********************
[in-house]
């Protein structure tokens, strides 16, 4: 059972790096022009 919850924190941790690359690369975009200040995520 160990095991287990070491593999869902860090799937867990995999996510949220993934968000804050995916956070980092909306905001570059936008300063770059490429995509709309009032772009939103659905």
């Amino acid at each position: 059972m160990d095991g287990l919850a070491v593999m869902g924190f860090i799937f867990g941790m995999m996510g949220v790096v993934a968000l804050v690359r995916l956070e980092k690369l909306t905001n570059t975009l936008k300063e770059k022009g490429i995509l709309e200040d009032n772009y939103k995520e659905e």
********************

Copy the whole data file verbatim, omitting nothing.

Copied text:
[in-house]
């Protein structure tokens, strides 16, 4: 059972790096022009 919850924190941790690359690369975009200040995520 160990095991287990070491593999869902860090799937867990995999996510949220993934968000804050995916956070980092909306905001570059936008300063770059490429995509709309009032772009939103659905």
């Amino acid at each position: 059972m160990d095991g287990l919850a070491v593999m869902g924190f860090i799937f867990g941790m995999m996510g949220v790096v993934a968000l804050v690359r995916l956070e980092k690369l909306t905001n570059t975009l936008k300063e770059k022009g490429i995509l709309e200040d009032n772009y939103k995520e659905e």